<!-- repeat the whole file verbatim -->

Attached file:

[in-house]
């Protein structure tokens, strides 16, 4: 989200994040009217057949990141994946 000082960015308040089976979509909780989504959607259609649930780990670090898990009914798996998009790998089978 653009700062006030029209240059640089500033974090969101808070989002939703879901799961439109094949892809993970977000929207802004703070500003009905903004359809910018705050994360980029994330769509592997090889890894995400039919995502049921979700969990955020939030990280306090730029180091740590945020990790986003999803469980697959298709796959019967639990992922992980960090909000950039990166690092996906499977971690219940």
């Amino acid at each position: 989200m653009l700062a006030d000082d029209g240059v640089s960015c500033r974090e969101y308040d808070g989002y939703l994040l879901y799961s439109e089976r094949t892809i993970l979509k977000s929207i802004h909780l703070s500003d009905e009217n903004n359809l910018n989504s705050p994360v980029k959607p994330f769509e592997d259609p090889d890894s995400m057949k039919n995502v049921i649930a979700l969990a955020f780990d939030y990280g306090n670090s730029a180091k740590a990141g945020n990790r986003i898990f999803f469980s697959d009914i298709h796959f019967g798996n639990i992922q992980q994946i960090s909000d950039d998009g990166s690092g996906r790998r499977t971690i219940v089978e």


[in-house]
């Protein structure tokens, strides 16, 4: 989200994040009217057949990141994946 000082960015308040089976979509909780989504959607259609649930780990670090898990009914798996998009790998089978 653009700062006030029209240059640089500033974090969101808070989002939703879901799961439109094949892809993970977000929207802004703070500003009905903004359809910018705050994360980029994330769509592997090889890894995400039919995502049921979700969990955020939030990280306090730029180091740590945020990790986003999803469980697959298709796959019967639990992922992980960090909000950039990166690092996906499977971690219940």
């Amino acid at each position: 989200m653009l700062a006030d000082d029209g240059v640089s960015c500033r974090e969101y308040d808070g989002y939703l994040l879901y799961s439109e089976r094949t892809i993970l979509k977000s929207i802004h909780l703070s500003d009905e009217n903004n359809l910018n989504s705050p994360v980029k959607p994330f769509e592997d259609p090889d890894s995400m057949k039919n995502v049921i649930a979700l969990a955020f780990d939030y990280g306090n670090s730029a180091k740590a990141g945020n990790r986003i898990f999803f469980s697959d009914i298709h796959f019967g798996n639990i992922q992980q994946i960090s909000d950039d998009g990166s690092g996906r790998r499977t971690i219940v089978e």